To quantify the underlying gating perturbations, we first exploited a serial three-state model (Scheme 1) with voltage-independent rate constants of pore opening and closure (α and β). This gating scheme predicts increasing deactivation time constants with hyperpolarization, which is in contradiction to our experimental findings (Fig. 7). Therefore, to fit our data we designed a more complex, circular four-state model (Fig. 1), where Ca_{V}1.2 channels can activate and deactivate via different pathways. Both processes are initiated by voltage sensor movements. During activation the voltage sensor moves in response to a depolarization from a “gate-locking position” R to A (where the channel is still closed) with voltage-dependent rate constants x(V) and y(V). The unlocked channel opens with a rate constant α and closes with a rate constant β (Fig. 1). During deactivation the voltage sensor moves toward the “gate-locking position.” If channels sojourned in state A (activated/closed), they return to the resting state R. If channels were open, they enter the state D and subsequently close by returning to R.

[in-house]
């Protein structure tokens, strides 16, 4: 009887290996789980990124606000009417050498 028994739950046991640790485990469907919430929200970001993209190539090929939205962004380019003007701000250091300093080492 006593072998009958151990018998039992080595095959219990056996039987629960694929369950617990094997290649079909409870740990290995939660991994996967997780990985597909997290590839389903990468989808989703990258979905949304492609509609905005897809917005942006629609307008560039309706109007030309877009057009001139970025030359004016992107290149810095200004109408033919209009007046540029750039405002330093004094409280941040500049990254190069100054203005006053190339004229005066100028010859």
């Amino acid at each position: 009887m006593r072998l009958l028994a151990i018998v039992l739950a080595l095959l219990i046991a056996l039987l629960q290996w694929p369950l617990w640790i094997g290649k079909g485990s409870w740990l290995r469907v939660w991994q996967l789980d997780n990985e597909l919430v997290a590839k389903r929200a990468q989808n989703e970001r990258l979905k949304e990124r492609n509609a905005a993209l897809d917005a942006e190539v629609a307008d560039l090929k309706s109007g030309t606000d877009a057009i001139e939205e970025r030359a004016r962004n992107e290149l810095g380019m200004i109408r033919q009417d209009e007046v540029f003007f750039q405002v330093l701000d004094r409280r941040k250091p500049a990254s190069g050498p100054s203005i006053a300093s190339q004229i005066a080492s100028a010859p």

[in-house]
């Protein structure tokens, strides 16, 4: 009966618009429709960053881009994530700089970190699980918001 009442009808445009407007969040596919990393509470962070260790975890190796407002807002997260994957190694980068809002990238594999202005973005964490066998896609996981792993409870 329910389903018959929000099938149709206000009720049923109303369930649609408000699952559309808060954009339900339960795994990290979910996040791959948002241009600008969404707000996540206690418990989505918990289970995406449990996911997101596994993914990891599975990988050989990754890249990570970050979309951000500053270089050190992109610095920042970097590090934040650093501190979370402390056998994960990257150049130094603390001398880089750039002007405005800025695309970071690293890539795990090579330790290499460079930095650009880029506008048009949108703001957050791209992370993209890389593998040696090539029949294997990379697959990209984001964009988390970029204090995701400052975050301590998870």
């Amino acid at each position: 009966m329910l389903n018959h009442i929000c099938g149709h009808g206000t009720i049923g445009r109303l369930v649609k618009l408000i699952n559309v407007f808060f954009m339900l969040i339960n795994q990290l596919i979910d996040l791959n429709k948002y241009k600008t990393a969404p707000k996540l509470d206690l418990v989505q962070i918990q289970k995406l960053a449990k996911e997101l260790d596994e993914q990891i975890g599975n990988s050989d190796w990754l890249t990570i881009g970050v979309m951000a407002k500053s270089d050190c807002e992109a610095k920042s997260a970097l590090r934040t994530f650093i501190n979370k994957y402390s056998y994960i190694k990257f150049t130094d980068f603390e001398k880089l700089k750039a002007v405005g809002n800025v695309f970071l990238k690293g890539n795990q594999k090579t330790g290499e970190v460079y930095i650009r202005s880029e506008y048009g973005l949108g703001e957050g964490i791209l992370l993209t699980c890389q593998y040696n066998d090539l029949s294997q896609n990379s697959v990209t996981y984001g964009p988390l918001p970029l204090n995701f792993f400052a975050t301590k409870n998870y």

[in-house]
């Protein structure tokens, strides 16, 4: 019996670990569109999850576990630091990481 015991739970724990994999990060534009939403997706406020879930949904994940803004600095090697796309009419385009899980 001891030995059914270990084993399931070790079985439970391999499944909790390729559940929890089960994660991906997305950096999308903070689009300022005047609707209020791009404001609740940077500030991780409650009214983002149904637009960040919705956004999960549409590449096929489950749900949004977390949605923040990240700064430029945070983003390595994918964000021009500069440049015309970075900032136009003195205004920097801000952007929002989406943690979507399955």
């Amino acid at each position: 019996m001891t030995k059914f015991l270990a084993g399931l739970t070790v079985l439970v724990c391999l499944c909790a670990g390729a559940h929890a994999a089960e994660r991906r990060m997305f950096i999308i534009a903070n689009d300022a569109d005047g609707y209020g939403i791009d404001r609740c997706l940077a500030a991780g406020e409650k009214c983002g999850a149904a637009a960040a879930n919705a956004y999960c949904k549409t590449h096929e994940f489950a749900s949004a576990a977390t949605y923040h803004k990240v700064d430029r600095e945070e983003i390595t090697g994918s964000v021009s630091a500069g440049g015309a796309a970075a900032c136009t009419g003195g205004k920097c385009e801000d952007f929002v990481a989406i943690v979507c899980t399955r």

### Inverse problem approach for parameter identification

After an inverse problems approach, we determined: (1) the rate constants (x(V) and y(V)) of the transitions of the voltage-sensing machinery from the resting to the activated state, and (2) the rate constants of pore opening and closure (α, β, γ, and δ). However, the application of this approach to individual channel mutants provided satisfactory fits with large confidence intervals (Table IV). Assuming that the rate constants x(V) and y(V) are identical for all mutants allowed the identification of all rate constants with narrower confidence intervals (Figs. 3 and 8, and Tables I and II). This approach enabled us to fit the kinetics of 15 out of 16 channel constructs (Figs. 3 and 8). Simulations of current kinetics with estimated rate constants exemplified for wild type, I781G, and I781P (Fig. 4) illustrate the quality of the fit.